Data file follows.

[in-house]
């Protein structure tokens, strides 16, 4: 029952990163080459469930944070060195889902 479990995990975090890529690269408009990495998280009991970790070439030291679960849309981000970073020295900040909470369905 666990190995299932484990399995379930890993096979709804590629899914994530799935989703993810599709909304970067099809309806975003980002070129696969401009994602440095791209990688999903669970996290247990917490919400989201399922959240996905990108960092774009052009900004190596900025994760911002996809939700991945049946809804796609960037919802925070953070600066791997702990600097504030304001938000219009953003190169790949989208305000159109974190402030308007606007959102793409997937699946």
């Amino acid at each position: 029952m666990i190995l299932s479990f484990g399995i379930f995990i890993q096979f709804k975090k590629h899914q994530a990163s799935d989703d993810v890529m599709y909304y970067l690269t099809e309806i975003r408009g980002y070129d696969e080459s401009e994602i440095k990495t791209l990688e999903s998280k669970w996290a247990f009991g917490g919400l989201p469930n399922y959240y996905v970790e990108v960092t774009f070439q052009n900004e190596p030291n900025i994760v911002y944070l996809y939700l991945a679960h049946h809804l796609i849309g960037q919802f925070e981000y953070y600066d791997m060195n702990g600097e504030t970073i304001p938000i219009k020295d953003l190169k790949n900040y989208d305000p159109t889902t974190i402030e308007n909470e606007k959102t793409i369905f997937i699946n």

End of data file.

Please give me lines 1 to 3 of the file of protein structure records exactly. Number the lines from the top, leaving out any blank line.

[in-house]
């Protein structure tokens, strides 16, 4: 029952990163080459469930944070060195889902 479990995990975090890529690269408009990495998280009991970790070439030291679960849309981000970073020295900040909470369905 666990190995299932484990399995379930890993096979709804590629899914994530799935989703993810599709909304970067099809309806975003980002070129696969401009994602440095791209990688999903669970996290247990917490919400989201399922959240996905990108960092774009052009900004190596900025994760911002996809939700991945049946809804796609960037919802925070953070600066791997702990600097504030304001938000219009953003190169790949989208305000159109974190402030308007606007959102793409997937699946």
């Amino acid at each position: 029952m666990i190995l299932s479990f484990g399995i379930f995990i890993q096979f709804k975090k590629h899914q994530a990163s799935d989703d993810v890529m599709y909304y970067l690269t099809e309806i975003r408009g980002y070129d696969e080459s401009e994602i440095k990495t791209l990688e999903s998280k669970w996290a247990f009991g917490g919400l989201p469930n399922y959240y996905v970790e990108v960092t774009f070439q052009n900004e190596p030291n900025i994760v911002y944070l996809y939700l991945a679960h049946h809804l796609i849309g960037q919802f925070e981000y953070y600066d791997m060195n702990g600097e504030t970073i304001p938000i219009k020295d953003l190169k790949n900040y989208d305000p159109t889902t974190i402030e308007n909470e606007k959102t793409i369905f997937i699946n």